Software Engineering Visual Studio 2003

Starbucks Simple Payroll System

Next week, the Software Engineering one month course I am teaching will end. Overall, I am happy to see the progress of my students. They have improved much in their programming skills. Their assignment title is “Starbucks Simple Payroll System”. While they are doing their assignment, I also do a sample version for them. So, just to print screen some here.

Some sample documentation I created for students are reference:

Demo version –

For more info or if you also wish to learn how to develop a simple payroll system like this, feel free to contact me. That’s all for today 🙂

Software Engineering Visual Studio 2003

FREE Web Programming Tutorial – How to create a database and table with Visual Studio

Created my first youtube tutorial at last. More youtube tutorial coming soon 🙂 Happy Learning!

ASP.NET 1.1 VB.NET Visual Studio 2003

Some difficulties of learning ASP.NET

Difficulties 1: Tools
Say, in your company, you are using Visual Studio 2003 and in order to improve your skill, you want to put give more time to learn it at home. But, the problem is you do not have Visual Studio 2003 at home. You went to check and realize that there is one which is free called Visual Web Developer 2005, but it is for ASP.NET 2.0 only.

Solution: Not found yet. (I think I’ll just learn ASP.NET 2.0 at home while in office, I will learn ASP.NET 1.1)

Side-point about ASP.NET framework and Visual Studio IDE:

IDE  Free light version IDE
Visual Studio .NET 2002Requires 1.0 ASP.NET Framework *Supports 1.0 ASP.NET Framework onlyNot available
Visual Studio .NET 2003Requires 1.1 ASP.NET FrameworkSupports 1.1 ASP.NET Framework onlyNot available
Visual Studio .NET 2005Requires 2.0 ASP.NET FrameworkSupports 2.0 ASP.NET Framework onlyVisual Web Developer 2005 Express Edition
Visual Studio 2008Requires 3.5 ASP.NET FrameworkSupports 2.0, 3.0, 3.5 ASP.NET Framework (2.0 and 3.0 ASP.NET Framework will automatically be installed)Visual Web Developer 2008 Express Edition **
* During the earliest version of ASP.NET, in some places, you might not see the version number. Instead they just put ASP.NET. But this is actually refering to ASP.NET 1.0 version.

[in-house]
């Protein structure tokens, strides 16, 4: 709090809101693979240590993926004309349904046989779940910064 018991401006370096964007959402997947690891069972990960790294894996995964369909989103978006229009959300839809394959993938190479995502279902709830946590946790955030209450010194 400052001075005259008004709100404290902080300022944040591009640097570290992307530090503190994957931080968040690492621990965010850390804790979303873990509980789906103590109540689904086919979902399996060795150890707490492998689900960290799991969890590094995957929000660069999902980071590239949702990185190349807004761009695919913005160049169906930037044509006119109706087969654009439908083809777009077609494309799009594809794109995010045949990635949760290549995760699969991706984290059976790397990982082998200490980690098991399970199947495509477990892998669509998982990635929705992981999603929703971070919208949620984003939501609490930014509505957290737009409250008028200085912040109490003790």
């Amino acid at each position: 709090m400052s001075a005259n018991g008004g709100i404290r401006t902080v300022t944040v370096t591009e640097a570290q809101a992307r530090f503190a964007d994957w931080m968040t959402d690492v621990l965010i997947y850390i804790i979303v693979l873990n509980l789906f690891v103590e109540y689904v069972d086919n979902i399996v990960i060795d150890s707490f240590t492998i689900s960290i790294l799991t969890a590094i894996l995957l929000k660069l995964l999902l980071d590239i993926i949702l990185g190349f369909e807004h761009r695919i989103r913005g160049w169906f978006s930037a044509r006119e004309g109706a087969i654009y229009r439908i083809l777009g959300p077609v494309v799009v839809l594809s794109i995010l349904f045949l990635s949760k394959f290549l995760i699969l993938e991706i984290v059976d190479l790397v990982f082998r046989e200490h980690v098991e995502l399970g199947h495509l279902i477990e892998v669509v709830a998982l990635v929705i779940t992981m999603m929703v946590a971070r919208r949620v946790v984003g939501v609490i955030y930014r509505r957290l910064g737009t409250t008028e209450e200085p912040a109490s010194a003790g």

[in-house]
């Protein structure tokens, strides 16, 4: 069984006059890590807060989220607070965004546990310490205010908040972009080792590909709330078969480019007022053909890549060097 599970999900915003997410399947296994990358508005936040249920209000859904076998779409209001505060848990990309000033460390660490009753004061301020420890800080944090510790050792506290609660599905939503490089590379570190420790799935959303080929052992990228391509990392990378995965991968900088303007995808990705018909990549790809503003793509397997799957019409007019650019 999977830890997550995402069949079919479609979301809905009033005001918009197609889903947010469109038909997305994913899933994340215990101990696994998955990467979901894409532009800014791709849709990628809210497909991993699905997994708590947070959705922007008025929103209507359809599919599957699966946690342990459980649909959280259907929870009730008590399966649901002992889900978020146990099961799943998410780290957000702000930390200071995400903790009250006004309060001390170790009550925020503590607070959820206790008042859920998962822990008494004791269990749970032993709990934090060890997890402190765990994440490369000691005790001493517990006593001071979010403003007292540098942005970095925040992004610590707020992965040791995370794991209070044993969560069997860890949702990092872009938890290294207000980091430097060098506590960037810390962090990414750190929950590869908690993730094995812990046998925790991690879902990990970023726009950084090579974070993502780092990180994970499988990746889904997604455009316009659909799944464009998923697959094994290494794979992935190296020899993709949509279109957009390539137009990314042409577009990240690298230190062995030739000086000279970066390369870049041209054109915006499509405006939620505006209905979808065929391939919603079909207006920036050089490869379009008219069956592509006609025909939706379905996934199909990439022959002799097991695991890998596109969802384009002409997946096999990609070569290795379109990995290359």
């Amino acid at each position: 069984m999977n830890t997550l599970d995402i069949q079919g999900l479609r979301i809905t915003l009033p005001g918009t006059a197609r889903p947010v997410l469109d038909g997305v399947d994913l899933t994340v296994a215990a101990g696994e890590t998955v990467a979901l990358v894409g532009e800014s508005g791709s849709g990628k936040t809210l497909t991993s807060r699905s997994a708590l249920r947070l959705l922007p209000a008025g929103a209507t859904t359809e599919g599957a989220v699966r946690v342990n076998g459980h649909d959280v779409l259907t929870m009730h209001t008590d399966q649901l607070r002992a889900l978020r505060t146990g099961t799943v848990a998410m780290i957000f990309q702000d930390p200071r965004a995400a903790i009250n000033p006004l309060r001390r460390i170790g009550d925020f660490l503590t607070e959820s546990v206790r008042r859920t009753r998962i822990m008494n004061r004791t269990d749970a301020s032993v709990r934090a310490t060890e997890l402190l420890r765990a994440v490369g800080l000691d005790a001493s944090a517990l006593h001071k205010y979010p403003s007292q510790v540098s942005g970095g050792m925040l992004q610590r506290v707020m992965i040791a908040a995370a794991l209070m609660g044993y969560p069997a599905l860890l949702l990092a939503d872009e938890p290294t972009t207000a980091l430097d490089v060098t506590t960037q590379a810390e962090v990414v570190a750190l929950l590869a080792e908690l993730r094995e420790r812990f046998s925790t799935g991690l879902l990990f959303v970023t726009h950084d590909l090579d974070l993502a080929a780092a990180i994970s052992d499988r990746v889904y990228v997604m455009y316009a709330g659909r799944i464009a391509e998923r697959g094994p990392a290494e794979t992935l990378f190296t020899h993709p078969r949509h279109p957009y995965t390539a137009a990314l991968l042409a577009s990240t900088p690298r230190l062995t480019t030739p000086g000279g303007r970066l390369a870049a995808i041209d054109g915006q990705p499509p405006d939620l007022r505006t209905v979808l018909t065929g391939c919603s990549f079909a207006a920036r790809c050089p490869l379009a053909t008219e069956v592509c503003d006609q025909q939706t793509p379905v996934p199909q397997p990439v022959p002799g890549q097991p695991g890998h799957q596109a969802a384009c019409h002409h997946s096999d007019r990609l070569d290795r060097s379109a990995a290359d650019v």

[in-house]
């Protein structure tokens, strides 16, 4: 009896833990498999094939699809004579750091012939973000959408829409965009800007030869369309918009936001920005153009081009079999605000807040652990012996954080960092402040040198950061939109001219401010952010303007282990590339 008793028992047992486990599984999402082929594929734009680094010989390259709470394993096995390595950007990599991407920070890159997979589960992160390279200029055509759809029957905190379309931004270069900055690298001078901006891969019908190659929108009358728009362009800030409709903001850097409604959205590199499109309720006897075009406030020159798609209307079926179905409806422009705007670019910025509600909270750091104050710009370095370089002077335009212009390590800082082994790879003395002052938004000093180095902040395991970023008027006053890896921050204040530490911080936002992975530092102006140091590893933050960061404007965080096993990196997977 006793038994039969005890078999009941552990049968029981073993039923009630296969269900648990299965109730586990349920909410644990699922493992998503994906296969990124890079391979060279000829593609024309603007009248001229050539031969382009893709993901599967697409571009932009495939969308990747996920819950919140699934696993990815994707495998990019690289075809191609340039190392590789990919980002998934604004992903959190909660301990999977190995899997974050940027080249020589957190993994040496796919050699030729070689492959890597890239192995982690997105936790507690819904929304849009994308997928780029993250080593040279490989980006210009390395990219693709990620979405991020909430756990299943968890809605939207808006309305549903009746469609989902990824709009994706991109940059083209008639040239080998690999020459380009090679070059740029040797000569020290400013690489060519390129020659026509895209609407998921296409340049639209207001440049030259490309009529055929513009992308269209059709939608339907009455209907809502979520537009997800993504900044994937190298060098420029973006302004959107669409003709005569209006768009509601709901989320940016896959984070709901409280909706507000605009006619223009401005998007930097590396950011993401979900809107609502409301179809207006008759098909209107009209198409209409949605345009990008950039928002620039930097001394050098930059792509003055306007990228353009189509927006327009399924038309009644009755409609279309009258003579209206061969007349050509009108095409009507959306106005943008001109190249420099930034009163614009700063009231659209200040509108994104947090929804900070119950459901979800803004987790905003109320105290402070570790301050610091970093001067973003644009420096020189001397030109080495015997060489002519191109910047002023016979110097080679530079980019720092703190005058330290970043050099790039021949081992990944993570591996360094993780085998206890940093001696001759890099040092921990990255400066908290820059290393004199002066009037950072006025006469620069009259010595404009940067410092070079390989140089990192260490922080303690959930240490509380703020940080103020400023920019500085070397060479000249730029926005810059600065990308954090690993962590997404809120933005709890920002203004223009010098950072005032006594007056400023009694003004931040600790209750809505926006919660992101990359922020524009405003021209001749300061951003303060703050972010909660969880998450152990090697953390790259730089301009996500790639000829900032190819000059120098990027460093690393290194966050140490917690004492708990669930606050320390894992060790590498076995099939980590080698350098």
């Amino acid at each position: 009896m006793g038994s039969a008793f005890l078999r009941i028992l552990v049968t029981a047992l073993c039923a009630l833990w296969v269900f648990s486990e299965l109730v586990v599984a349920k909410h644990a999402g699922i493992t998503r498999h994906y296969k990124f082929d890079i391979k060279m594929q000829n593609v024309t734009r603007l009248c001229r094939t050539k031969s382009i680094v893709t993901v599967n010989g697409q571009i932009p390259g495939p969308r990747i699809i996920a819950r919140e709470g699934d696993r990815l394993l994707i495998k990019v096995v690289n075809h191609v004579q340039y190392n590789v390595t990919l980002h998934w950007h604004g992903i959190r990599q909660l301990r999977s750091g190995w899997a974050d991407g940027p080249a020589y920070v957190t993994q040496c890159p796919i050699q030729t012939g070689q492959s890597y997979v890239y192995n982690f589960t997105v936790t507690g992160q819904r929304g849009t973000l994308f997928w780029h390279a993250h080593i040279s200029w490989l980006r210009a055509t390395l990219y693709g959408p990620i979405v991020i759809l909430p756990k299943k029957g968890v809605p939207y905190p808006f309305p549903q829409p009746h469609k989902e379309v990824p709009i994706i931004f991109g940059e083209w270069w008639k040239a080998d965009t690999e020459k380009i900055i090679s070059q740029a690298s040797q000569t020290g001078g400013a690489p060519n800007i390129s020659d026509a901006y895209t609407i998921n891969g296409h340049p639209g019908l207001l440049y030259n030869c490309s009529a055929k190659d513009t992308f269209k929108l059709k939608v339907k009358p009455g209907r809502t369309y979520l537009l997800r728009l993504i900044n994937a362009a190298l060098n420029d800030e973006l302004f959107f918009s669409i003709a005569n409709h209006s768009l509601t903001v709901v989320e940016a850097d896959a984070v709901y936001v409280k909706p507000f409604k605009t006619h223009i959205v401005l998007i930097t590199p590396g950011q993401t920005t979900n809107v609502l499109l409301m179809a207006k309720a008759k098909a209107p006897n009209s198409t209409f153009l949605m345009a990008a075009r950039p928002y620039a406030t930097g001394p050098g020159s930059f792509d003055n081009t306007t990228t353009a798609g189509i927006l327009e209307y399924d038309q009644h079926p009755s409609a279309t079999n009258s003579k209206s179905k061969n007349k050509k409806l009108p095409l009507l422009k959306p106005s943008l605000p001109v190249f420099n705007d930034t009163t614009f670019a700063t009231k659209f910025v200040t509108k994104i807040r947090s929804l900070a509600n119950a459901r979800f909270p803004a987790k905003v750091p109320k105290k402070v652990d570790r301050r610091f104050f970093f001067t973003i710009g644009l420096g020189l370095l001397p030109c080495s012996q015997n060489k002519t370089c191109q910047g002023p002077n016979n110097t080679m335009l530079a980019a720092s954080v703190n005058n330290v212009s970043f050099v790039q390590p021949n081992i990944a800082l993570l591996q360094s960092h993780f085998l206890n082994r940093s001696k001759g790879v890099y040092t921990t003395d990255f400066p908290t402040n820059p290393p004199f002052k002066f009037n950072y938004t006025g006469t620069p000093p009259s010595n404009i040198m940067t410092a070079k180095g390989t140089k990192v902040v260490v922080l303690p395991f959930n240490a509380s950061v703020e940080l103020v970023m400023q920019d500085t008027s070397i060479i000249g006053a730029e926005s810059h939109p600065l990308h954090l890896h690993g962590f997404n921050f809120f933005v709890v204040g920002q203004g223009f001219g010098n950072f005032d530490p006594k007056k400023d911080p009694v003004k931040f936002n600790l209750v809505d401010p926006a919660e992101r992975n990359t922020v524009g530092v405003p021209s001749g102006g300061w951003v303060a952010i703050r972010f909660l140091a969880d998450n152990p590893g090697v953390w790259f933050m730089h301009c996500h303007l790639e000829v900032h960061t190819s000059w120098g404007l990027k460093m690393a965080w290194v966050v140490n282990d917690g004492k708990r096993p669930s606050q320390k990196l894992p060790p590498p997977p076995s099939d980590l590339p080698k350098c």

** You might bound into different terms like Visual Studio Express Edition instead of Visual Web Developer 2008 Express Edition. This is my understanding. An analogy to explain the word “Studio” is by using Microsoft Office. Under Microsoft Office, there are Microsoft Word, Microsoft Excel and Microsoft PowerPoint. This “Studio” is like Microsoft Office. So, to be more clear and organized, Visual Studio Express Edition consists of:

  • Visual Web Developer 2008 Express Edition
  • Visual Basic (.NET) 2008 Express Edition
  • Visual C# 2008 Express Edition
  • Visual C++ 2008 Express Edition
  • SQL Server 2008 Express Edition
  • Difficulties 2: Terms
    (You already gotten some confusing terms from above.)

    Certains terms in ASP.NET could be quite confusing. And seems like those to come out with this terms, do not realize this problem. Otherwise, there will be more articles and diagrams to clear up this confusion.

    Example: ASP.NET vs .NET Framework vs ASP.NET Framework vs .NET? For my knowledge right know, they all are refering to the same thing.

    More examples: dataset, datagrid, gridview, dataadapter, datareader, datatable, dataview, detailsview, datalist, formview and repeater. Some terms remain the same from .NET 1.1 to .NET 2.0, but some are new terms from .NET 2.0.

    Solution: The second diagram at the bottom at this page helps to clear up some of the above terms.

    Lastly, please correct me if I got any inaccurate information here. Thanks in advance.


  • Categories
    ASP.NET 1.1 Visual Studio 2003

    Debug vs Release Build

    During implementation stage, what we normally do is we build (or compile) it as usual and then copy and paste the dll file from local to development server for testing.

    And after the testing is succesfully, we moved the dll from development server to staging server for testing again and then to production server.

    Everything seems fine but one thing I didn’t realize (or easily forget to do) is there is a release build. The difference between the two:

  • debug build consists of debugging information in Microsoft format and no optimization, which means the dll file size is larger.
  • release build does not consist debugging information in Microsoft format but got optimization, which means the dll file size is smaller. Thus, better performance.
  • I tried. Using debug build, my dll file size is 48 KB, while using release build it is just 44 KB. Not big difference, but imagine if you have many dlls, it counts a lot.

    In conclusion, we should use debug build during our local development while release build during implementation.